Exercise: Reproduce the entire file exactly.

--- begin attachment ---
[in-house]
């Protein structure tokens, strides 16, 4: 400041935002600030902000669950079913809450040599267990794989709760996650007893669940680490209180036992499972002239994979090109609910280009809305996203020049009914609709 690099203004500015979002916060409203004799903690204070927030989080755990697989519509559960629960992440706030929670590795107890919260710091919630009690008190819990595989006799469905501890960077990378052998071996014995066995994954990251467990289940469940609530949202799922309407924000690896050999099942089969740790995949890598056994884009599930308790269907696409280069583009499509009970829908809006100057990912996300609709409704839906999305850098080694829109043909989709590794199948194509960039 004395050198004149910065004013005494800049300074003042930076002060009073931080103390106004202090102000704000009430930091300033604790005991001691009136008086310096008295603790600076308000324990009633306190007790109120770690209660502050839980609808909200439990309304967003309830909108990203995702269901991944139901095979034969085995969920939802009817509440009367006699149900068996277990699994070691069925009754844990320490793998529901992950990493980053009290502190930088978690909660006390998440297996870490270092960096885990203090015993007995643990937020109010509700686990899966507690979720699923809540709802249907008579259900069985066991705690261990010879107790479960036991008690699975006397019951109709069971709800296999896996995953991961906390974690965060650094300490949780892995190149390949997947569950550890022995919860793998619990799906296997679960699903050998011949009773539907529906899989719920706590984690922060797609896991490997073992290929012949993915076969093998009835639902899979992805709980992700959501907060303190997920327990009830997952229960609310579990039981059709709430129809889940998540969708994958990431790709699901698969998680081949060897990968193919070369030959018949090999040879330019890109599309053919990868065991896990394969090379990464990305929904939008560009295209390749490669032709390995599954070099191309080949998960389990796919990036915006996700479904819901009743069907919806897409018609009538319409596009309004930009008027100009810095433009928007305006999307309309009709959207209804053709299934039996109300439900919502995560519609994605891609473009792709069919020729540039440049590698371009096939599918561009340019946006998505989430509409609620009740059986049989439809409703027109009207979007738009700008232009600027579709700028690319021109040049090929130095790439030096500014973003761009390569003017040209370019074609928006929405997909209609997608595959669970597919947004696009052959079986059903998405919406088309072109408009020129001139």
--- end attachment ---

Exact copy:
[in-house]
């Protein structure tokens, strides 16, 4: 400041935002600030902000669950079913809450040599267990794989709760996650007893669940680490209180036992499972002239994979090109609910280009809305996203020049009914609709 690099203004500015979002916060409203004799903690204070927030989080755990697989519509559960629960992440706030929670590795107890919260710091919630009690008190819990595989006799469905501890960077990378052998071996014995066995994954990251467990289940469940609530949202799922309407924000690896050999099942089969740790995949890598056994884009599930308790269907696409280069583009499509009970829908809006100057990912996300609709409704839906999305850098080694829109043909989709590794199948194509960039 004395050198004149910065004013005494800049300074003042930076002060009073931080103390106004202090102000704000009430930091300033604790005991001691009136008086310096008295603790600076308000324990009633306190007790109120770690209660502050839980609808909200439990309304967003309830909108990203995702269901991944139901095979034969085995969920939802009817509440009367006699149900068996277990699994070691069925009754844990320490793998529901992950990493980053009290502190930088978690909660006390998440297996870490270092960096885990203090015993007995643990937020109010509700686990899966507690979720699923809540709802249907008579259900069985066991705690261990010879107790479960036991008690699975006397019951109709069971709800296999896996995953991961906390974690965060650094300490949780892995190149390949997947569950550890022995919860793998619990799906296997679960699903050998011949009773539907529906899989719920706590984690922060797609896991490997073992290929012949993915076969093998009835639902899979992805709980992700959501907060303190997920327990009830997952229960609310579990039981059709709430129809889940998540969708994958990431790709699901698969998680081949060897990968193919070369030959018949090999040879330019890109599309053919990868065991896990394969090379990464990305929904939008560009295209390749490669032709390995599954070099191309080949998960389990796919990036915006996700479904819901009743069907919806897409018609009538319409596009309004930009008027100009810095433009928007305006999307309309009709959207209804053709299934039996109300439900919502995560519609994605891609473009792709069919020729540039440049590698371009096939599918561009340019946006998505989430509409609620009740059986049989439809409703027109009207979007738009700008232009600027579709700028690319021109040049090929130095790439030096500014973003761009390569003017040209370019074609928006929405997909209609997608595959669970597919947004696009052959079986059903998405919406088309072109408009020129001139």